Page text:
I need some help as you can guess.
I got the okay for an audition I submitted, which made me quite happy. Submitted the first 15 minutes and got approval for that, so I record the rest of the book thinking nothing is wrong.
I just submitted the finished product, and find out that it’s not loud enough. So I download the ACX plug-in and keeps telling me that my recording is exceeding the noise floor, or outside the RMS standards. If I use the RMS standards plug in to normalize everything, it takes it over -3db.
I’m new to narration and want to make my client happy but I have no idea how to fix this and where I went wrong so I don’t repeat my mistake. Any help is appreciated.
That’s ACX/Audible/AudioBooks, right?
I’m surprised they didn’t catch that on the 15 minute clip.
Is this your first reading? It’s not unusual for a fresh reader to gain enough experience on the first reading that they want to read it all again. ACX warns against the two ends of the book not matching.
We can’t do a blanket fix. Is the work in mono, one blue wave? Drag-select about a 20 second portion of the book and post it here so we can hear it. Export WAV (Microsoft). Scroll down to where it says “Upload attachment.”
If it’s in stereo, two blue waves, 10 seconds.
Sure here you go.
Yeah I am new to this whole ACX thing. It’s frustrating but I’m not giving up, and now curious as to why I didn’t notice all this when I sent the first 15 min.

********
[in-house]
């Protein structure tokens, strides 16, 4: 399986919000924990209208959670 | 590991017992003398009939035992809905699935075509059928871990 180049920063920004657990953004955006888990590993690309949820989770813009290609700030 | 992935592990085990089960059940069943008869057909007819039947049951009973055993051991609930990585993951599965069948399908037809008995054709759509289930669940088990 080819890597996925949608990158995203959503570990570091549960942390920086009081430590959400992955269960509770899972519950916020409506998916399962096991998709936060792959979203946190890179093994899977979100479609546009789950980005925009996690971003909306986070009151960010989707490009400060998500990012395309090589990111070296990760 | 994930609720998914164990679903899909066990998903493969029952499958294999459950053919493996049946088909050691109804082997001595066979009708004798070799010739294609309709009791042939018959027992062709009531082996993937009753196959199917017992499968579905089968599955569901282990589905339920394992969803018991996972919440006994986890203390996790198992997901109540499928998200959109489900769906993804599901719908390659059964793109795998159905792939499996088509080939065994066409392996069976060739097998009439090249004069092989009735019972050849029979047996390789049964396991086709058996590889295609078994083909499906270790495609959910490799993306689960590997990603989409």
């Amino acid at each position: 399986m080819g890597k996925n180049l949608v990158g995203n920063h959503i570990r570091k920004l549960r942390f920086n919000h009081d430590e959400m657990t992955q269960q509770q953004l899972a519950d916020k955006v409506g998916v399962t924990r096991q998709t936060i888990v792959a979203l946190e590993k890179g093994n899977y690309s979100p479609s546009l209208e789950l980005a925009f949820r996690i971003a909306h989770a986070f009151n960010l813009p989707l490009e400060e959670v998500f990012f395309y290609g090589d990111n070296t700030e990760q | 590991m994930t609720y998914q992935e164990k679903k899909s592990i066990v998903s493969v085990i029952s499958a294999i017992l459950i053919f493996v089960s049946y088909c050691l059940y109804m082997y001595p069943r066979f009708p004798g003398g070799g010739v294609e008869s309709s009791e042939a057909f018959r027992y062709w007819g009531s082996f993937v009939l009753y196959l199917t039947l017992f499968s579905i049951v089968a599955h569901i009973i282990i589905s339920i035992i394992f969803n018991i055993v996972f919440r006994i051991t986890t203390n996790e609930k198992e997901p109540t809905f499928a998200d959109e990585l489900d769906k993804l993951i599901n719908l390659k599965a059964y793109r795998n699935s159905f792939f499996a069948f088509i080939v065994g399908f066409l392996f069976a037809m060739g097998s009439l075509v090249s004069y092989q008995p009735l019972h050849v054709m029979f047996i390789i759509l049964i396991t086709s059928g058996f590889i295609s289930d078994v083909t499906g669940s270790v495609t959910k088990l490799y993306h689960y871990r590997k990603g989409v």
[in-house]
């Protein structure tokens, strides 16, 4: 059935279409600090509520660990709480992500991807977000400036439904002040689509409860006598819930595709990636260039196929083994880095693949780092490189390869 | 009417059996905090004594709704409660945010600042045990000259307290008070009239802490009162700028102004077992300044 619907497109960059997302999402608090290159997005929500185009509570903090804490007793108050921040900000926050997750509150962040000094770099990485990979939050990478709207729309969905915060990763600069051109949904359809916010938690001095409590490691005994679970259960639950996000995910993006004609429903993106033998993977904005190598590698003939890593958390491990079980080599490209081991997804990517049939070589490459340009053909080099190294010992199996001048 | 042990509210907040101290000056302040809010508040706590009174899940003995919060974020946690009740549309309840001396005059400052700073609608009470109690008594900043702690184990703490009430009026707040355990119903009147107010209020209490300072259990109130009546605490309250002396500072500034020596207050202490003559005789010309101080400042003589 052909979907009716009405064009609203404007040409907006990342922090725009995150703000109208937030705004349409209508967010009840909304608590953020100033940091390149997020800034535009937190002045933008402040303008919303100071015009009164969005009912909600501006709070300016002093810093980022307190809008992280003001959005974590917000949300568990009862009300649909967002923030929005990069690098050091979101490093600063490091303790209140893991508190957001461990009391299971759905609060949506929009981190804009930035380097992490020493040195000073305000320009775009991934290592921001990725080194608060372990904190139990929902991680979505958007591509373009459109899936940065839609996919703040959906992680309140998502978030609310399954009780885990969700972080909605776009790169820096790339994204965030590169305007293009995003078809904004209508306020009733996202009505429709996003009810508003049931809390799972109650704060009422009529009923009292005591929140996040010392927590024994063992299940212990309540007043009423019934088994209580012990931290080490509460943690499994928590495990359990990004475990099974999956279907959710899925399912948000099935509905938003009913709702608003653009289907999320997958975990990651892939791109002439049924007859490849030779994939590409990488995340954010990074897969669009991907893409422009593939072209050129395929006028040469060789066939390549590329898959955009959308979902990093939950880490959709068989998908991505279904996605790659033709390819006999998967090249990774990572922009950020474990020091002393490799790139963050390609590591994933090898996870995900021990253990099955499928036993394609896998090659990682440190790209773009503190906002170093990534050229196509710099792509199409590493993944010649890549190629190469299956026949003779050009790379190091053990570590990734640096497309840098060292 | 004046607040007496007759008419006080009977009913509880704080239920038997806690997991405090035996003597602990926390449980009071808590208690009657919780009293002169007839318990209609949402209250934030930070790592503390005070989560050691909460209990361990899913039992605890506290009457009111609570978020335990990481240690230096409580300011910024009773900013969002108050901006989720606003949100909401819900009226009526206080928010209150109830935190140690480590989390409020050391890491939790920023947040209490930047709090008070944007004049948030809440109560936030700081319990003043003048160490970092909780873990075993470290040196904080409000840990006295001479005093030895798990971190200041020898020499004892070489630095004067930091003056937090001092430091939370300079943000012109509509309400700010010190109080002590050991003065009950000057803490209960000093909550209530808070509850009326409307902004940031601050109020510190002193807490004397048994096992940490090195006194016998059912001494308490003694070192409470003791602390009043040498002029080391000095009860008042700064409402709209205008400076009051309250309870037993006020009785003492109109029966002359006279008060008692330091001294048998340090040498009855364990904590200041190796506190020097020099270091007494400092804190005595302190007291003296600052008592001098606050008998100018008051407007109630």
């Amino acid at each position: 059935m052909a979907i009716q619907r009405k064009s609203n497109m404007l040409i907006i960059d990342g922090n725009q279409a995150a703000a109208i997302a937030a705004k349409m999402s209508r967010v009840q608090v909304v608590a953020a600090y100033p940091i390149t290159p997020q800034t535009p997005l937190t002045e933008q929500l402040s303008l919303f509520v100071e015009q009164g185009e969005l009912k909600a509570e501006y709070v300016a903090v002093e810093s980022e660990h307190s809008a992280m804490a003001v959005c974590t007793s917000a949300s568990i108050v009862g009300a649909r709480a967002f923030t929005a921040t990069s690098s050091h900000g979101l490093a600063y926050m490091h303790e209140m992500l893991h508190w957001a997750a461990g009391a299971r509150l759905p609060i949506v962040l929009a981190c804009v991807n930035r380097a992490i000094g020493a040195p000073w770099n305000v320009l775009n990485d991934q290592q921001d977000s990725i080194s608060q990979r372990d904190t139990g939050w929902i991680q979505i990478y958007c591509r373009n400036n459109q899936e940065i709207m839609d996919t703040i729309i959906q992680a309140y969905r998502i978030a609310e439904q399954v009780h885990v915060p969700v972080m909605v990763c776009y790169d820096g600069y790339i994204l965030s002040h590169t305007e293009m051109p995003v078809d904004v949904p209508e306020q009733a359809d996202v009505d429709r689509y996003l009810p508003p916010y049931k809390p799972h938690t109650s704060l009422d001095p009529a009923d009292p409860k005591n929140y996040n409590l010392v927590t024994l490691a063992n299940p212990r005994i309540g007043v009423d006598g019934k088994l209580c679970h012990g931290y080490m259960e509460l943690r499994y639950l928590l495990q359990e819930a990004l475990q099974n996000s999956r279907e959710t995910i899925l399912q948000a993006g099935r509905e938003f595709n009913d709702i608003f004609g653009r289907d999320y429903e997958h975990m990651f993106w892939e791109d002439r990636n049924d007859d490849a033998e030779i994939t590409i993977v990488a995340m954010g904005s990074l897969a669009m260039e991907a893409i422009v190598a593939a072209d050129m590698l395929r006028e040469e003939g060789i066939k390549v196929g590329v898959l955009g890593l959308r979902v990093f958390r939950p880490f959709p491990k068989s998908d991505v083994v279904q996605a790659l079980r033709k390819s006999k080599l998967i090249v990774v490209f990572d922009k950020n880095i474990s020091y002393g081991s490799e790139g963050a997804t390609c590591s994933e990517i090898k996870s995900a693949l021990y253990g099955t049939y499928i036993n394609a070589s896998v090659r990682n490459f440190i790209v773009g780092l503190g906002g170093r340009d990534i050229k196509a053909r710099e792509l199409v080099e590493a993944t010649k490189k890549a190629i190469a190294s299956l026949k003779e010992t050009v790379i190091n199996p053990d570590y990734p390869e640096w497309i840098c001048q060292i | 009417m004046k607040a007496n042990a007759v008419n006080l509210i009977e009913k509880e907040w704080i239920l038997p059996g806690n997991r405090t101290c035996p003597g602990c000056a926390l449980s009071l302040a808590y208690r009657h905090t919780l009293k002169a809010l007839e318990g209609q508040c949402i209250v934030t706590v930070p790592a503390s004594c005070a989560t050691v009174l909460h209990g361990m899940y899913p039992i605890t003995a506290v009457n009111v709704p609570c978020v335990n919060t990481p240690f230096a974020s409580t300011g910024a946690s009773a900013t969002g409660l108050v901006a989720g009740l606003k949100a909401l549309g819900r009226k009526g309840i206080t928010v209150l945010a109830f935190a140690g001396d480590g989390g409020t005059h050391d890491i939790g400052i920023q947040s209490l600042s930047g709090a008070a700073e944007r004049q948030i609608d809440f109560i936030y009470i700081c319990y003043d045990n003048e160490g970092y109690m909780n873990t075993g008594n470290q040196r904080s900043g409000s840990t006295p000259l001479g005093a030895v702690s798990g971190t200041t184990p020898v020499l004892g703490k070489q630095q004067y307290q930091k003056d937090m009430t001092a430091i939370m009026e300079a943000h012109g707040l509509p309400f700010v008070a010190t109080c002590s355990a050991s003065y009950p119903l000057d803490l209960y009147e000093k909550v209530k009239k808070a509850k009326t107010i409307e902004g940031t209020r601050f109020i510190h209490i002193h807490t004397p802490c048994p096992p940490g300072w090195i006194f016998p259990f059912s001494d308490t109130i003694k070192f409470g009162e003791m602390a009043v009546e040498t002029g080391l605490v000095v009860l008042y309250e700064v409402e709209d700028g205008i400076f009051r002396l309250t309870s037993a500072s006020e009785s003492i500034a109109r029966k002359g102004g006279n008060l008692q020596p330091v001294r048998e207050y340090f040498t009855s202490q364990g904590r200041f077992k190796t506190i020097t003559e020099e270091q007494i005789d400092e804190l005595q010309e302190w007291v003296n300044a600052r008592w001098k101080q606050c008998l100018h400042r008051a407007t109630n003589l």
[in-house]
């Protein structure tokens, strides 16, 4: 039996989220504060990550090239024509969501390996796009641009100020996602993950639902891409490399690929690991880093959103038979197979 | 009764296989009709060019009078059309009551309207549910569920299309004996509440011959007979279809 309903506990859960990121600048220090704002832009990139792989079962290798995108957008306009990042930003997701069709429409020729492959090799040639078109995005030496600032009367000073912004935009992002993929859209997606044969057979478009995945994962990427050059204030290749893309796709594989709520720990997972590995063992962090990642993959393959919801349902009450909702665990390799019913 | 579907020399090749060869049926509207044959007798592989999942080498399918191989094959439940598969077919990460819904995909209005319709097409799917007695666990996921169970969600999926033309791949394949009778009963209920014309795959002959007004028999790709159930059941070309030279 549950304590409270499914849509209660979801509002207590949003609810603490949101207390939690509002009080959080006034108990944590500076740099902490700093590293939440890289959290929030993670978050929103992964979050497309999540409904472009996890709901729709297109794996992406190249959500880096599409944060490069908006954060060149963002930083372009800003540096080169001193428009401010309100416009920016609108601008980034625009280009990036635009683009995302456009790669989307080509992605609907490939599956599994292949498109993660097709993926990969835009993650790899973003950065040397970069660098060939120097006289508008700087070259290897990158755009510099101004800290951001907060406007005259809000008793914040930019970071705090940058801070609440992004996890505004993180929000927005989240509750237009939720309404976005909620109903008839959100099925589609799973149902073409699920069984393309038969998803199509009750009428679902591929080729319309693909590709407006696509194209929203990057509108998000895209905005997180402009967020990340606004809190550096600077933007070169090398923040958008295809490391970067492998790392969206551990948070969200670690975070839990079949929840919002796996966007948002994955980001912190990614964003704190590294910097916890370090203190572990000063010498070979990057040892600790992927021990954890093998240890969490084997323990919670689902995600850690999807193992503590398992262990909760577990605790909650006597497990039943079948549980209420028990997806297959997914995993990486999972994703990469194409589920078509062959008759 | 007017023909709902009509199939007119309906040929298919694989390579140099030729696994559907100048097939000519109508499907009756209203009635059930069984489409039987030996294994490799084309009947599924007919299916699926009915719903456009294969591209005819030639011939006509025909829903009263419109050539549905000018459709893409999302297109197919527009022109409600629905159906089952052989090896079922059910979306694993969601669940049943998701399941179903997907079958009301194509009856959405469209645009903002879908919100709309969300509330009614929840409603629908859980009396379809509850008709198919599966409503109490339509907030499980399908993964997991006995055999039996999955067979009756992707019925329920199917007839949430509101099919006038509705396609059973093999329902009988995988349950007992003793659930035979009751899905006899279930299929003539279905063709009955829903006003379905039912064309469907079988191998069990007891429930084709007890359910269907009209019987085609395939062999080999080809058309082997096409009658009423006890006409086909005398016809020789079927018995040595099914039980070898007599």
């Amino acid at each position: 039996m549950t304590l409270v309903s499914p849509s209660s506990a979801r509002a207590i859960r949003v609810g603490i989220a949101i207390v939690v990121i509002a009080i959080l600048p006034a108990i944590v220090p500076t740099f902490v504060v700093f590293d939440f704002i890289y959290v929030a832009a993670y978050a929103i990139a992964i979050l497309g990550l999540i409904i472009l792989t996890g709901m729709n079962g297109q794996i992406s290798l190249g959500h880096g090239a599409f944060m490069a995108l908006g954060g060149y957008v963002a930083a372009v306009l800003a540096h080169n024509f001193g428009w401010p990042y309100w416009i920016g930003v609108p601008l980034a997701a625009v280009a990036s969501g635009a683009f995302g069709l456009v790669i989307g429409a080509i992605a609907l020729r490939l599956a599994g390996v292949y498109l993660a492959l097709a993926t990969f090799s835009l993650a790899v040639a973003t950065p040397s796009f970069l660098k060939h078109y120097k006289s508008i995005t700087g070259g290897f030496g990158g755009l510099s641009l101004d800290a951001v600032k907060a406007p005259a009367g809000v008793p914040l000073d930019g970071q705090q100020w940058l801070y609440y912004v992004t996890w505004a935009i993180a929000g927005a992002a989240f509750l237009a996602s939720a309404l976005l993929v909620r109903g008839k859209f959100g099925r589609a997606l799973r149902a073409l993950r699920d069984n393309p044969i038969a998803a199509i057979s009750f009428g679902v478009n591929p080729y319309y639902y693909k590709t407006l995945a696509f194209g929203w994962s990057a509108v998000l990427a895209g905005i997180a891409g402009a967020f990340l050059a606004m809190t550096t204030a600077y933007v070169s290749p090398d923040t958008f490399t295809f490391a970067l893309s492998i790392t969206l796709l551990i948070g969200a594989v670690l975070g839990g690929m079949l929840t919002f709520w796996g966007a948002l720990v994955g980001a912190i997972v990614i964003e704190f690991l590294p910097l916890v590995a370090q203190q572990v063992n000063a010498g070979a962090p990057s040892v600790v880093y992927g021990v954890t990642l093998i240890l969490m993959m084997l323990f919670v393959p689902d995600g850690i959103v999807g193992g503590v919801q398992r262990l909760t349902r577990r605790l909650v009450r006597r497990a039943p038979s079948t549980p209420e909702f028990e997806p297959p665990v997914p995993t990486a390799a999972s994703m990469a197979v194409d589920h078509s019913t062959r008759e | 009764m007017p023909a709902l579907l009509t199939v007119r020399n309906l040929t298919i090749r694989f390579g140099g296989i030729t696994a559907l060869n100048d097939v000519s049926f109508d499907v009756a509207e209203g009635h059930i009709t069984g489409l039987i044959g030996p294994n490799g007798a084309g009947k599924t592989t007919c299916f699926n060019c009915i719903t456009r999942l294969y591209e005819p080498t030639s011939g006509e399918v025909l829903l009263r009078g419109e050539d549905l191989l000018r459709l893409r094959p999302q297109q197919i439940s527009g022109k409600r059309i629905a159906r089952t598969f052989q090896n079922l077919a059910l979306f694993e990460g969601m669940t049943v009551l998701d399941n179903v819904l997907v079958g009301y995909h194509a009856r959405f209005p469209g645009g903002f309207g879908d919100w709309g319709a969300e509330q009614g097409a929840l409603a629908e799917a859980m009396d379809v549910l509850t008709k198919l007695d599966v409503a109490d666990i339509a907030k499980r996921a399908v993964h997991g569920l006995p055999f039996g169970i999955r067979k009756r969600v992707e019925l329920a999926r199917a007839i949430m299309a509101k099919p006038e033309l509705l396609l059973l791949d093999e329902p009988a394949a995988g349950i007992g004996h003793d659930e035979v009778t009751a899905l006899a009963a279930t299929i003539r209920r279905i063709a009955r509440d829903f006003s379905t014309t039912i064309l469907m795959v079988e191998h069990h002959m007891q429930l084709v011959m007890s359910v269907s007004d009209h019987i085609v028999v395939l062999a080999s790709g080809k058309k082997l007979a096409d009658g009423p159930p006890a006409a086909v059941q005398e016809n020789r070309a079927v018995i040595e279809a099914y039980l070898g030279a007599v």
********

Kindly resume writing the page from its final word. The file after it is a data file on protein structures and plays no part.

That better (WAV clip attached)?
Turn up the volume in the first second of your supplied clip. What is that motor noise in the background? MMMMMMMMMM You should do whatever you need to make that noise go away. The room should have no, as in zero noise when you stop talking.
If it’s computer noise, you may have encountered one of the shortcomings of USB microphones. You can’t get more than four feet away from the computer.
Another shortcoming of USB microphones is the inability to get loud. Your supplied clip is seriously low volume. This is about what Audacity is supposed to look like when you record live voice.
I got to your patch with two tools.
– Select the whole clip or show by clicking just above MUTE.
– Effect > Normalize: [X]Remove DC, [X]Normalize to -3.2 > OK
Then I applied noise reduction.
– Drag-select the first second of the clip.
– Effect > Noise Reduction: Profile
– Select the whole clip or show by clicking just above MUTE.
– Effect > Noise Reduction: Settings 12, 6, 6 > OK
ACX frowns on using any noise reduction at all, so you really need to get rid of that cement mixer in the room with you.
You also have “recording in the kitchen” room echoes, but I’ll let them complain about that. This is a really bad example of room echo. We can’t take that out, so you will be reshooting that. Your option is record in a padded room, a padded “fake” studio …or outdoors. I got lucky. One of the people in my house before me played drums and the third bedroom is soundproofed.
Because of tool interaction, you may still exceed the -3.0 peak when you make the MP3 for ACX submission. In that case re-apply Effect > Normalize with a new value of -3.5 or higher. Don’t go too high or that will kill your RMS (Loudness) rating.
You really need to get rid of that background noise.
Thanks, the mic being used is a Neumann TLM102, so not USB. As for the buzz the only thing that was on at the time in that same room was the computer.